However, Chinese users discovered some surprising files in the Redcore browser's installation directory, including 'Chrome.exe' and several image files of the Chrome logo. [...] The option to download the Redcore browser has since been removed from the company's website.
Kinda like that Russian eink school tablet that came with great promises but turned out to be completely unusable and not Russian technology at all (or maybe Russian technology in the sense that it's unusable) http://en.rusnano.com/press-centre/news/88213

  • Frenzie
  • [*][*][*][*][*]
  • Administrator
Re: What's Going on in China?
Reply #309
Quote
including 'Chrome.exe' and several image files of the Chrome logo
You don't need any of that to smell a Chromium-type browser from a mile away, setting aside the ease of spotting a WebKit/Blink type engine. Browsers like K-Meleon and SeaMonkey are significantly more distinct from Firefox than Vivaldi is from Chrome.

I was able to find a screenshot here: https://www.jqknews.com/news/57362-Standing_on_the_shoulders_of_giants_giant_creative_founder_of_red_core_browser_founder_resume_fraud.html

From that page:
Quote
Blink is an engine developed by Google and Opera, and a part of Chromium.
Is it really? Are they just saying that because Opera is Chinese now? :right:

In my experience Intel has made more significant contributions for example.

Interestingly, if you look at the AUTHORS document, all of the Intel contributors are listed as individuals and Opera Software ASA as an organization.

Here's the full list of credited companies:
Quote
   BlackBerry Limited <*@blackberry.com>
    Code Aurora Forum <*@codeaurora.org>
    Comodo CA Limited
    Google Inc. <*@google.com>
    Igalia S.L. <*@igalia.com>
    NVIDIA Corporation <*@nvidia.com>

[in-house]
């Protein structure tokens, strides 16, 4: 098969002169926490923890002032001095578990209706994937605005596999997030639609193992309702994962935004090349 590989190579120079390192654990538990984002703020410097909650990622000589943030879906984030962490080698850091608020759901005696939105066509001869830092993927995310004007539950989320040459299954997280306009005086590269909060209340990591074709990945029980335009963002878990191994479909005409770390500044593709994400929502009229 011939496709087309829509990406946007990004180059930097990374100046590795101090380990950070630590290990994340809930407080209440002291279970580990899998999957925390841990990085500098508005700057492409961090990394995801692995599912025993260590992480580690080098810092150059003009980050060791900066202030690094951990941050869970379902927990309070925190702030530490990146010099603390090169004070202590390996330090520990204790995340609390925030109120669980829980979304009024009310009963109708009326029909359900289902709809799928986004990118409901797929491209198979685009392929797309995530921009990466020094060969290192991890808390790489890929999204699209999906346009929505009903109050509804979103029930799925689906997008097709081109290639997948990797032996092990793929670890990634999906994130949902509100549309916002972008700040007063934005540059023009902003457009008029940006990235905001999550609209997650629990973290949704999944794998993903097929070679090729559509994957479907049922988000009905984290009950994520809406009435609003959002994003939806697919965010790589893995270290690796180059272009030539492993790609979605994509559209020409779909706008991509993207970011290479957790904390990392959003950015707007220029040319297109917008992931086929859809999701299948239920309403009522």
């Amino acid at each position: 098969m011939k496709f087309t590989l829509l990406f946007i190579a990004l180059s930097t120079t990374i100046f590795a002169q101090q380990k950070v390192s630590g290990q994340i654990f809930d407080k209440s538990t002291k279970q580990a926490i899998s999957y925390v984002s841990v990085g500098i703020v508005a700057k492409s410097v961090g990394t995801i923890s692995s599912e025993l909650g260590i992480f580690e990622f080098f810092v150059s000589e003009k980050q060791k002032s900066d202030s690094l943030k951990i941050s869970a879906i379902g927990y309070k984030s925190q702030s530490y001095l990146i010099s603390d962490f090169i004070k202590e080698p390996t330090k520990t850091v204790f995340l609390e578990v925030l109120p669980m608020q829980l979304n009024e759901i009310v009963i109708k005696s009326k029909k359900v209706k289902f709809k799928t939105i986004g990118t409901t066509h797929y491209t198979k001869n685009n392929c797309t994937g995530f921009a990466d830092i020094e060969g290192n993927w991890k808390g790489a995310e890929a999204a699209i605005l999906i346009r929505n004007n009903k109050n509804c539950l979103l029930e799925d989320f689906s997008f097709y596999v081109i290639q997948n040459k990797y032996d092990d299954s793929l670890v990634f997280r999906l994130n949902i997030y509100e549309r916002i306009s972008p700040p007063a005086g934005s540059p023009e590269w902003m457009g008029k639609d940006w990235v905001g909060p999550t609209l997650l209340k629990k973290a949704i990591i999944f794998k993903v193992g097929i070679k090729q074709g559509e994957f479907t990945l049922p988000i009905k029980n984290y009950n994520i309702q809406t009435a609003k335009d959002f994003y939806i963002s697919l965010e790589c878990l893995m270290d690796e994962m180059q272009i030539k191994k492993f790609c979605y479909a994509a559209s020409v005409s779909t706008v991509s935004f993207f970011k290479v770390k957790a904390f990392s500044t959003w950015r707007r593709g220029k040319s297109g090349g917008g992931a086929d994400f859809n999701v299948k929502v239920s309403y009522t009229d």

Opera Software ASA <*@opera.com>
    The Chromium Authors <*@chromium.org>
    The MathWorks, Inc. <binod.pant@mathworks.com>
    Torchmobile Inc.
    Venture 3 Systems LLC <*@venture3systems.com>
    Yandex LLC <*@yandex-team.ru>
    ARM Holdings <*@arm.com>

I single out Intel because those Intel contributors somehow manage to fix and improve those things that matter the most to me. I'm sure Opera does important work in VR or something. :P
  • Last Edit: 2018-08-18, 06:40:46 by Frenzie

  • jax
  • [*][*][*][*][*]
  • Global Moderator
Re: What's Going on in China?
Reply #310
AFAIR/AFAIK the Opera team made fairly significant contributions, merging in Opera adaptions to Blink. When Google set up in Oslo Morten and Rune started for Google/Chrome. As I remember it Rune began just days before me in 2000, and Morten just days after. Rune on the CSS parser, I forgot Morten's first project. They became core to the rendering engine in time. In the early days that was Geir and Karl Anders.

1. Google is starting a new office in Oslo
2. Several core Opera veterans are quitting

  • Frenzie
  • [*][*][*][*][*]
  • Administrator
Re: What's Going on in China?
Reply #311
Quote
or example, Blink/ Chromium's way of showing multicolumn layouts was written by Morten from our R&D Department
Ah, excellent! Just the kind of stuff I like to see from Opera. They should publicize it better, or maybe I should glance over their announcements less. :)

Then again, in 2015 I still read them with more scrutiny. I guess I just forgot and perhaps I've negatively colored my memory with present-day impressions?

In any event, contributions by people from Intel somehow stand out to me. Perhaps the slight oddity of seeing a name like Intel contributing so much to a browser engine has something to do with it, unconsciously making it stand out more, while Opera "of course" contributes.

  • ersi
  • [*][*][*][*][*]
Re: What's Going on in China?
Reply #312
You don't need any of that to smell a Chromium-type browser from a mile away, setting aside the ease of spotting a WebKit/Blink type engine. Browsers like K-Meleon and SeaMonkey are significantly more distinct from Firefox than Vivaldi is from Chrome.
Sure, Chromium-type browsers are easy to spot. However, when your idea is to call the product your own, as a minimum replace all graphics and rename the main exe. Vivaldi has come pretty far in distinguishing itself.

And, in a bad way, also FF has come very far in distinguishing itself. Seamonkey and Palemoon are still recognisable Mozilla products/forks/derivatives. FF is not.